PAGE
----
Try Harder

Prince Turki al-Faisal of Saudi Arabia has an op-ed in USA Today on how Saudi Arabia is trying to change itself to combat intolerance:

Can you imagine how different American history would be if the United States went from the War of Independence to the Internet Age in less than 75 years?

That is, in essence, the history of my country, Saudi Arabia. In just my lifetime, Saudi Arabia has evolved from a predominantly 17th century culture to a nation of 21st century attitudes and aspirations. But such incredibly rapid change has caused our society to experience many growing pains.

We admit we have people in our midst who are bigots, who are intolerant and who see the world through a prism of “us and them.” But do we consider this to be acceptable behavior? Absolutely not. Are we working hard to change mind-sets that encourage prejudice and intolerance? Yes, absolutely.

The Saudis are trying to combat extremism – and they are one of al-Qaeda’s targets – but the pace of reforms is often slow, and the Saudi government continues to fan the flames of extremism and anti-Semitism at home while talking about reform to an American audience. Saudi charities still help fund terrorist group, and young Saudis are still joining al-Qaeda. As we all know, 15 of the 19 hijackers on 9/11 were Saudis. Saudi Arabia is not alone in having a problem with Islamist terrorism, but it is one of the most fertile recruiting grounds for terrorism in the world.

The article that inspired the Prince’s op-ed makes it clear why the Saudis appear to be speaking out of both sides of their mouths:

For more than a year, the Saudi government has said that the textbooks have been rewritten to emphasize tolerance over violence toward non-believers.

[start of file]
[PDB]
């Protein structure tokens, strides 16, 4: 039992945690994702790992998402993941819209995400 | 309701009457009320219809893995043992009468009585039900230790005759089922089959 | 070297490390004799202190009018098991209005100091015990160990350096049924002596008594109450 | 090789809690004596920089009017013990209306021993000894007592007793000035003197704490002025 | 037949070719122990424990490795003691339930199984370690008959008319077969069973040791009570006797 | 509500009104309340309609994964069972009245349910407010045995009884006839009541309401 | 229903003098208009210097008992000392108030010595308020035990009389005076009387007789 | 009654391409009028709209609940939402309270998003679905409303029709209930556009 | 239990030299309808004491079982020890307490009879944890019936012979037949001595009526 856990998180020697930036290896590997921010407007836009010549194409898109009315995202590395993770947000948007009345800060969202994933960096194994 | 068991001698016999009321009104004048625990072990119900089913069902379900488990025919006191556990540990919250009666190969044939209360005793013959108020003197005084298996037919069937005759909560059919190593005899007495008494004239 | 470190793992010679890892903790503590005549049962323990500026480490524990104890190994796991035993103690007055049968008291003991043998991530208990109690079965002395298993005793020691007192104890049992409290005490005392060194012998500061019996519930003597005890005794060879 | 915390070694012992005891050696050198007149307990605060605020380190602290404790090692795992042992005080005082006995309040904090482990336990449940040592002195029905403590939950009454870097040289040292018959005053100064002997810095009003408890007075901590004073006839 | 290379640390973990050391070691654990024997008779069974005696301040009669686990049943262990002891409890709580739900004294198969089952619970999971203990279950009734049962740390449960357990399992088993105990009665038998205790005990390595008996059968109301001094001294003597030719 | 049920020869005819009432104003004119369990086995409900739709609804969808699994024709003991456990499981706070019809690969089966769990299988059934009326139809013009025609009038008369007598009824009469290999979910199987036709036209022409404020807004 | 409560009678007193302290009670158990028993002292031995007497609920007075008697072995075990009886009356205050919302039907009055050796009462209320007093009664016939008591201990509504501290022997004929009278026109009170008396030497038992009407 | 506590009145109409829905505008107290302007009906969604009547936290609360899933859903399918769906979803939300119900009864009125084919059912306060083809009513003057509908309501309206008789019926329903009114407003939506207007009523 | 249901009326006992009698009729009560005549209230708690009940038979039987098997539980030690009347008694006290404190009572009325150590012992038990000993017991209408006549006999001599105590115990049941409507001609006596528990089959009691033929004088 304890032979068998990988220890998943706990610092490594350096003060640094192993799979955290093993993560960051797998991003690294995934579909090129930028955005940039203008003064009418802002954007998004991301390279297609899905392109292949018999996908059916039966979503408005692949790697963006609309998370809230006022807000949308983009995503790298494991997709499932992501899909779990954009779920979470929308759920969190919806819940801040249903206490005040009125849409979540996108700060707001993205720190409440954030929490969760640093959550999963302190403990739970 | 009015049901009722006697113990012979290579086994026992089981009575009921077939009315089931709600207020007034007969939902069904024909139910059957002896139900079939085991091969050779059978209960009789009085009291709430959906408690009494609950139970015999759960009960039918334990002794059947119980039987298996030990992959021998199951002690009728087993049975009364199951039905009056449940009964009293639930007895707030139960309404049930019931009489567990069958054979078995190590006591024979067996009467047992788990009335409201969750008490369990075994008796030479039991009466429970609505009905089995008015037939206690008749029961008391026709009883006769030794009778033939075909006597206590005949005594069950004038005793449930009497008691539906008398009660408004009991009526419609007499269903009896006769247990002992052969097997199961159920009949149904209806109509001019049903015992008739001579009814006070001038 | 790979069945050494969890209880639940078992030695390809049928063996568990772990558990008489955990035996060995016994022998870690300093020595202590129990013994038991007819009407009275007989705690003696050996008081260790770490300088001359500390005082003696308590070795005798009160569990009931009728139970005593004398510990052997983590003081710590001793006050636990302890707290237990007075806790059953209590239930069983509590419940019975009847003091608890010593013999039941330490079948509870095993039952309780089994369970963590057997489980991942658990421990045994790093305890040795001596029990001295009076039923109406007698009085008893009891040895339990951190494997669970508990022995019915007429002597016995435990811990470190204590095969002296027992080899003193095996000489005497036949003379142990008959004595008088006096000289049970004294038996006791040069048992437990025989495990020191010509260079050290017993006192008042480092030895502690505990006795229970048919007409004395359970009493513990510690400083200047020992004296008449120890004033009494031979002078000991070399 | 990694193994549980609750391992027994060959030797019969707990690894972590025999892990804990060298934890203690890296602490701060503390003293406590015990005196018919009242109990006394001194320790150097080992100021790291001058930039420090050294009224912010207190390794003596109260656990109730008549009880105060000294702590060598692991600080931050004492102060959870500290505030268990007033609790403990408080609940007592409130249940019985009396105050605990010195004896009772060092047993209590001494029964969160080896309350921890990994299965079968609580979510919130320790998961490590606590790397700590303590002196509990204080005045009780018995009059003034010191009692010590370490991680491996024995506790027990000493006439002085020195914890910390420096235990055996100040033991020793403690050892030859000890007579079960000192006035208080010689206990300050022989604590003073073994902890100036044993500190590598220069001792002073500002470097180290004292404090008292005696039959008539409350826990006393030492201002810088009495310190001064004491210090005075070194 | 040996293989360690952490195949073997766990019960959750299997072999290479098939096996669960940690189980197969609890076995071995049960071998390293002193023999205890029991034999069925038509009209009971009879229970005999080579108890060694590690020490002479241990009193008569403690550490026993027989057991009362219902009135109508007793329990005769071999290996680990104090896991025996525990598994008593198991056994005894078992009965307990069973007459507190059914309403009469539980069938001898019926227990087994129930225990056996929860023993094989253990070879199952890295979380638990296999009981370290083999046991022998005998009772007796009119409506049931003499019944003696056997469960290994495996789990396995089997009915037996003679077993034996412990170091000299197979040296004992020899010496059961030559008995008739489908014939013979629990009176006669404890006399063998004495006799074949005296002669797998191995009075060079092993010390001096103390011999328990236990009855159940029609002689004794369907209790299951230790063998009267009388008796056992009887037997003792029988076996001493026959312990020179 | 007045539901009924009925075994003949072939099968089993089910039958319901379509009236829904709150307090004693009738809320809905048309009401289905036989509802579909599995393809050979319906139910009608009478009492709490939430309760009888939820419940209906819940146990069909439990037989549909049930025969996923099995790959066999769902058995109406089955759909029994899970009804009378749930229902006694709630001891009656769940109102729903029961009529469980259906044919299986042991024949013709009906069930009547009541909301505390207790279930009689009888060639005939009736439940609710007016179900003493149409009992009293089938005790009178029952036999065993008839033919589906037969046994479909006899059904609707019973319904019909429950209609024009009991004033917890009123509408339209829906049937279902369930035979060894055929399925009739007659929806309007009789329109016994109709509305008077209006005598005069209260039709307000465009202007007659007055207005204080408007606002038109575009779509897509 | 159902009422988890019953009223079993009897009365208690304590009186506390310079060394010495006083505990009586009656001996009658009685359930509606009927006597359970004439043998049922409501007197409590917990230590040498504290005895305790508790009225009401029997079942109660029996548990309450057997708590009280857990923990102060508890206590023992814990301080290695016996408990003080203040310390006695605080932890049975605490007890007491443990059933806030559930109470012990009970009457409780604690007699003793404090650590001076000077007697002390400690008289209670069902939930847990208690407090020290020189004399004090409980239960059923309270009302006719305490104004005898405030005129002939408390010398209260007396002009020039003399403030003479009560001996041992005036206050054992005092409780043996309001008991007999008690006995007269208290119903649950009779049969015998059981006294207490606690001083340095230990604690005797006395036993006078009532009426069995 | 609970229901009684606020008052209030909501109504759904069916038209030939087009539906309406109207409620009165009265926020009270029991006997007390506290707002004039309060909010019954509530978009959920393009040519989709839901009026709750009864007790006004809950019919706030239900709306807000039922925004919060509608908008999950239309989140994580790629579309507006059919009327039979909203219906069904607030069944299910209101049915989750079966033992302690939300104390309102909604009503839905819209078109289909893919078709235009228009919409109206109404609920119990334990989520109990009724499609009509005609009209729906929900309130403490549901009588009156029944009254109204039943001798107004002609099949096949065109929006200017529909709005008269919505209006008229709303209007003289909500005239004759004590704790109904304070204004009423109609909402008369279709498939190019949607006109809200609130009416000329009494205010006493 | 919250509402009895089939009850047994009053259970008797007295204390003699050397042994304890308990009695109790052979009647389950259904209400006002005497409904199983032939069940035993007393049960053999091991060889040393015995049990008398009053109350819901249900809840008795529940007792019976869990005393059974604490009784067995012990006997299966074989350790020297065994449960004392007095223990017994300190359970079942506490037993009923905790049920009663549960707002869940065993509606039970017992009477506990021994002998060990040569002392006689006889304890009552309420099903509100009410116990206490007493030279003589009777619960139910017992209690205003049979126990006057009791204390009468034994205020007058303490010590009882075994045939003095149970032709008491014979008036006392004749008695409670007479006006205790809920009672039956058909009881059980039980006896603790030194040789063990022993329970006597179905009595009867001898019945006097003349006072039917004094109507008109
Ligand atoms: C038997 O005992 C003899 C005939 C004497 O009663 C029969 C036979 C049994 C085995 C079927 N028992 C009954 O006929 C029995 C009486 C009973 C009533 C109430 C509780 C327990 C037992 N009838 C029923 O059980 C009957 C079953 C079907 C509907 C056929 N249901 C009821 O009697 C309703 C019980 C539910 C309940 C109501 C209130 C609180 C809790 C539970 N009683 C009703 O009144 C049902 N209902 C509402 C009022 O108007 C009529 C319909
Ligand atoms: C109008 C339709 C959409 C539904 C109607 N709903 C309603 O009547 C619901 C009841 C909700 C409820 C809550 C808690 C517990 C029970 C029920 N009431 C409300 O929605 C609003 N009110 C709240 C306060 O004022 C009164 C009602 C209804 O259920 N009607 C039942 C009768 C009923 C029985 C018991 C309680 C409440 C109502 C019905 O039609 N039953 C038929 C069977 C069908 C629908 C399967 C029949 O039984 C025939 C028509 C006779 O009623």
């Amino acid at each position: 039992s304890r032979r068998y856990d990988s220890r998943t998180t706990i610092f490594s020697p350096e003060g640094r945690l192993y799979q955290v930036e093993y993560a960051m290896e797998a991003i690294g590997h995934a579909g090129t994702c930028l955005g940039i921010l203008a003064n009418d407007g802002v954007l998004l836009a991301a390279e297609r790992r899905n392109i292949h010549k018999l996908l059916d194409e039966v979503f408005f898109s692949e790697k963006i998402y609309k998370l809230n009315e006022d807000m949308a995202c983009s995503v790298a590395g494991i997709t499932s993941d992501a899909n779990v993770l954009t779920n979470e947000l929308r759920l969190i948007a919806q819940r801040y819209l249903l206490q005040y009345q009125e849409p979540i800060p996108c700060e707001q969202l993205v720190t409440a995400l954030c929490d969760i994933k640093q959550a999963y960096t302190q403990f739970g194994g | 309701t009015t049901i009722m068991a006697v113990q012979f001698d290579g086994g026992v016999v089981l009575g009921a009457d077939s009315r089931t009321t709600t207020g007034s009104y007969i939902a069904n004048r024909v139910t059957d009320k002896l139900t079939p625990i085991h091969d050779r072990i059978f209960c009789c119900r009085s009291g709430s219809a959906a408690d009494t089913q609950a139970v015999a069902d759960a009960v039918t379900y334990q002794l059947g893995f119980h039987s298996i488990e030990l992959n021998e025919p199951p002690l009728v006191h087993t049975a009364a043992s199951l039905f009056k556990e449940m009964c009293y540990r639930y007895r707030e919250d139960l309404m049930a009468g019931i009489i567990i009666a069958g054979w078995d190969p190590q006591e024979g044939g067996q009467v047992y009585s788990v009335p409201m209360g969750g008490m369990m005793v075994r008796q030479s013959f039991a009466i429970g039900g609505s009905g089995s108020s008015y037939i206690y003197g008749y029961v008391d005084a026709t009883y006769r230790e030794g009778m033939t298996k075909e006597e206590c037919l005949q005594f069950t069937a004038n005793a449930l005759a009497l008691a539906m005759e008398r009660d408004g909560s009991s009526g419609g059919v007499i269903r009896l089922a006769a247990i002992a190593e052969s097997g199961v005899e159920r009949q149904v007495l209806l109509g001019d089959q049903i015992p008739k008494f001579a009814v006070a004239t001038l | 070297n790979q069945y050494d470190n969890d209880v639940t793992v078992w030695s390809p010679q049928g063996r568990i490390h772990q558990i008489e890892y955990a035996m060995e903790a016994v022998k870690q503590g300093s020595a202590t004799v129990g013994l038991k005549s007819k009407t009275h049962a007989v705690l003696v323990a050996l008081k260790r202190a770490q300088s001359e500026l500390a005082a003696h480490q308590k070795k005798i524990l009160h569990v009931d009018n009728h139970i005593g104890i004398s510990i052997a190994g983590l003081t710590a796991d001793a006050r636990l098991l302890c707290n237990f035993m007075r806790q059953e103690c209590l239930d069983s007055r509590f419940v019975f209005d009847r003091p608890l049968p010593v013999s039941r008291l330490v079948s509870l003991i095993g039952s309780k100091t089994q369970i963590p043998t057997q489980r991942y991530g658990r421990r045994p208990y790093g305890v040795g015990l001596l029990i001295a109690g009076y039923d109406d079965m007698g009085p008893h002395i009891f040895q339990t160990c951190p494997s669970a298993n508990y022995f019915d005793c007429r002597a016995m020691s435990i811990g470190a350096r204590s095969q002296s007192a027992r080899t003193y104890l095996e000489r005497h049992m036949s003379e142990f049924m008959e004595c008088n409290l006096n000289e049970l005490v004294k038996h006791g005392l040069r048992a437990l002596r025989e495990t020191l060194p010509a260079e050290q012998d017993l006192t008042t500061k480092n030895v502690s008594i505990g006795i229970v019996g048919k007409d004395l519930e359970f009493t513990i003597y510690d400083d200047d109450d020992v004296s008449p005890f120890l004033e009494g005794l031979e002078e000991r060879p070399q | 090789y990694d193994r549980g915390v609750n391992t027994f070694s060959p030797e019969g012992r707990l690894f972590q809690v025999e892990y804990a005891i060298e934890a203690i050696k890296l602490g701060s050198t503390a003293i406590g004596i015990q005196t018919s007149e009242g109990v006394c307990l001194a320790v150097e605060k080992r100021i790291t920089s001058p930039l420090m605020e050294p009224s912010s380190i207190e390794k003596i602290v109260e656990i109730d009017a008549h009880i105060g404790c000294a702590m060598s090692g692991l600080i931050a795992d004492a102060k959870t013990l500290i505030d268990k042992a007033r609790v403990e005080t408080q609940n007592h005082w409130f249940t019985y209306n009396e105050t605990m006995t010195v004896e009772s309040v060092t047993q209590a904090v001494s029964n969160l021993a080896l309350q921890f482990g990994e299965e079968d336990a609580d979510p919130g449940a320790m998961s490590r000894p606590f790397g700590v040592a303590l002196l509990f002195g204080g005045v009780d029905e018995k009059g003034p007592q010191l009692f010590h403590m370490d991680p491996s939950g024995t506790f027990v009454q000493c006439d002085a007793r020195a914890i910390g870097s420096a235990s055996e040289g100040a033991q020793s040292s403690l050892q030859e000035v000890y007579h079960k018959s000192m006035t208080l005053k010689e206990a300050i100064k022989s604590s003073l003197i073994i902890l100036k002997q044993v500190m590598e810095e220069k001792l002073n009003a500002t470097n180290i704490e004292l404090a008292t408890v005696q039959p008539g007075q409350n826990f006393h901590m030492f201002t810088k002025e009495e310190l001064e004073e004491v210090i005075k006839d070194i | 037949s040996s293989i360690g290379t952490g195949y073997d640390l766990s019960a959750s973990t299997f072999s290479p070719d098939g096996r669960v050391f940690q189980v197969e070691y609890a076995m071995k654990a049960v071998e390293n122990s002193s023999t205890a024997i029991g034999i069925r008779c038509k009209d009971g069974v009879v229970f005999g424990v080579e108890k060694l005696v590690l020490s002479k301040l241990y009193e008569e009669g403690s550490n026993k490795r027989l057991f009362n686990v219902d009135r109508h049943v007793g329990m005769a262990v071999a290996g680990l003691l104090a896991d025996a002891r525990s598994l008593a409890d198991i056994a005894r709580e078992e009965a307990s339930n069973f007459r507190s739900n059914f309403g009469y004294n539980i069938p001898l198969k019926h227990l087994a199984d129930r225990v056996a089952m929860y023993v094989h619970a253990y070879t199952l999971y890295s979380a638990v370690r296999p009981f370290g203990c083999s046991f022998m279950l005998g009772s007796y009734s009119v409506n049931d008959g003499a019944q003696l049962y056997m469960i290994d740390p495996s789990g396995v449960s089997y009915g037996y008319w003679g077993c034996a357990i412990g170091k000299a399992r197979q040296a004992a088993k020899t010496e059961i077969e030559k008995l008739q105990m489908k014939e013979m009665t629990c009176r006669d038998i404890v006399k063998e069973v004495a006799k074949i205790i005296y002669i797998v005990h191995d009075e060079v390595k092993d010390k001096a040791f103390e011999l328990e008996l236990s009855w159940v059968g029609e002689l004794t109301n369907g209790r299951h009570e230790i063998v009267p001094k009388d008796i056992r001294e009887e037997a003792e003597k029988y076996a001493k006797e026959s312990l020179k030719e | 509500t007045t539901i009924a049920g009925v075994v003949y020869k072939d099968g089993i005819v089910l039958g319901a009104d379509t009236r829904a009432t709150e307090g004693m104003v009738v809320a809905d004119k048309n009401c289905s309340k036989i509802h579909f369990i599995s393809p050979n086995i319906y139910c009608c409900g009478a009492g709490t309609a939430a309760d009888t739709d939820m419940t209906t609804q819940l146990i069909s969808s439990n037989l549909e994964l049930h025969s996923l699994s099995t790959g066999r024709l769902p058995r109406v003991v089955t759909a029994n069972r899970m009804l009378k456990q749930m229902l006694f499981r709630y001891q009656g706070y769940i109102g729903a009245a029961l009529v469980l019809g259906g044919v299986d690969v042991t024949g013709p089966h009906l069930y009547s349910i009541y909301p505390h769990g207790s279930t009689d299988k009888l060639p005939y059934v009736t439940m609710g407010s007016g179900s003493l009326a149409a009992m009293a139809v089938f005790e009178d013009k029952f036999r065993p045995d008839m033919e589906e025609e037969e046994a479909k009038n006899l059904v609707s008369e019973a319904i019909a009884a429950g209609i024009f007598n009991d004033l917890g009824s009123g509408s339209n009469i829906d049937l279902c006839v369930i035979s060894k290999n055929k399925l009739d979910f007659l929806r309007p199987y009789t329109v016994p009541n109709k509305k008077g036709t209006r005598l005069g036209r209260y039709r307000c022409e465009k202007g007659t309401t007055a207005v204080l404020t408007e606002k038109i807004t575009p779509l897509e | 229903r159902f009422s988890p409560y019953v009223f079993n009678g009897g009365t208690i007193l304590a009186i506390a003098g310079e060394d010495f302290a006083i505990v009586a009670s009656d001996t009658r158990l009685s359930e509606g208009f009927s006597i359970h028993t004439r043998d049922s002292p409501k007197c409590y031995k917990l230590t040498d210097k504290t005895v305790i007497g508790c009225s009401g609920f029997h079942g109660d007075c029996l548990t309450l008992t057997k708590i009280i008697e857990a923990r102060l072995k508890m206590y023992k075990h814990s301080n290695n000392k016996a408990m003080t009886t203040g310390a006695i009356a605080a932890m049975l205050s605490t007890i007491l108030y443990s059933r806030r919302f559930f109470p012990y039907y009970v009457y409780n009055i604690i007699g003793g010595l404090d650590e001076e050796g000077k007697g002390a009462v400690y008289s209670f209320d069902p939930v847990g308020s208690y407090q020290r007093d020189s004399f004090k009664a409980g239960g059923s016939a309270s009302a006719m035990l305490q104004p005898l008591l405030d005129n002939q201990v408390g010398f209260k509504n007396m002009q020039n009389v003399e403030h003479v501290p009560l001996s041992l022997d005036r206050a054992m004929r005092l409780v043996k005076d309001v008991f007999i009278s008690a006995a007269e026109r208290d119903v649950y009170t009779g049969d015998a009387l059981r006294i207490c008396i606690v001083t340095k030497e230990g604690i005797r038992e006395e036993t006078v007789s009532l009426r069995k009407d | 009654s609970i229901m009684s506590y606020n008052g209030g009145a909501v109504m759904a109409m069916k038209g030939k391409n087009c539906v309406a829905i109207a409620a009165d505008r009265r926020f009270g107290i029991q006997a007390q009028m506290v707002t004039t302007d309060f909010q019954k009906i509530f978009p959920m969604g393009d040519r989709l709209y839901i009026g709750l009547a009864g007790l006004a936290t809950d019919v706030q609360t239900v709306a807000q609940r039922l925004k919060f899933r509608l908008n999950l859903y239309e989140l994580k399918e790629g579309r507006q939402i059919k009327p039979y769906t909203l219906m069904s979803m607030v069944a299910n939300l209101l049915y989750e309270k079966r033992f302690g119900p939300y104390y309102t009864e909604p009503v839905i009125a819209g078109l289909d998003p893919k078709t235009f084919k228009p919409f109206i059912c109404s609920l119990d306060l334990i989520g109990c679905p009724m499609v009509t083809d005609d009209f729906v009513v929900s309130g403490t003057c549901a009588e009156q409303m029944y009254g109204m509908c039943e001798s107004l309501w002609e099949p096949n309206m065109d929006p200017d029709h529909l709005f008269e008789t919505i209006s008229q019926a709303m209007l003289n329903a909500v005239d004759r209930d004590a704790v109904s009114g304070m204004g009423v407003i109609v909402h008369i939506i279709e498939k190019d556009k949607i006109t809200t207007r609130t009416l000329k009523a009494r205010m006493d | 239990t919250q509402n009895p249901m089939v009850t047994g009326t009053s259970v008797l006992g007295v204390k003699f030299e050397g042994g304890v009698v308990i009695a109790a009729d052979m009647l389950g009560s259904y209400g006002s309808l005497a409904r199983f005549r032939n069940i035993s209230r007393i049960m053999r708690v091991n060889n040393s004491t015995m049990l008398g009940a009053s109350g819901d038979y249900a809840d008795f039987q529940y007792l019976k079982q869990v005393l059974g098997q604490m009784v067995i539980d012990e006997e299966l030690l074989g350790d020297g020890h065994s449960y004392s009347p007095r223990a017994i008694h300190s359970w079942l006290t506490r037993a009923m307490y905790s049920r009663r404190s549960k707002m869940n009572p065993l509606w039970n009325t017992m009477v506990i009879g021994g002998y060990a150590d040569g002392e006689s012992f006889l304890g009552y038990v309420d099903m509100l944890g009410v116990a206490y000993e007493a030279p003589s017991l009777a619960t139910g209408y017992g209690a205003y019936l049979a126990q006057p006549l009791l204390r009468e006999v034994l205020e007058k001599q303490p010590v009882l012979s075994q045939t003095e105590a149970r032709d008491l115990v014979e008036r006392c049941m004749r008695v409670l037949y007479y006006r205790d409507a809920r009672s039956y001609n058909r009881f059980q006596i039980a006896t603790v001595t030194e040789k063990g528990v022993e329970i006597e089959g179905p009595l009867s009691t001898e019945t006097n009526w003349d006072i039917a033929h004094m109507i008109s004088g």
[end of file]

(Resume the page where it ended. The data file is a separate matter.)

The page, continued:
But the non-profit Freedom House has found otherwise. The books are not publicly available, but Freedom House obtained and translated copies. Despite some minor changes, passages still contain disturbing intolerance.

An eighth-grade text, for example, teaches that “the Jews are apes … while the swine are the Christians.” A 12th-grader learns the value of jihad (holy war) in language that shows jihad as a violent struggle against Jews, Christians and Muslims who don’t follow the conservative Wahhabi version of Islam that Saudi Arabia officially adheres to.

The Saudi government seems to do a much better job of producing future terrorists than future citizens – and that won’t change until the institutional culture of racism that has been cultivated for years is destroyed. If the Saudis really are trying to reform their nation, they need to try harder.

One thought on “Try Harder

  1. I think it’s wrong to judge billions by the acts of thousands. The biggest terrorist attack in history was committed by the United States and we’re supposed to try harder? I think the US Government needs to try harder at decreasing the amount of wars it has to get itself involved in.

    Saudi Arabia doesn’t have to help, believe me, but its doing a lot to curb the rise of terrorism in the region. You can’t insult it when it’s trying to help.

    If you ask any truly knowledgeable person on the issue of Saudi Arabia (ie expatriates living in Saudi and who have experienced life there), they’ll tell you that Saudi is being horribly misrepresented by the global media.

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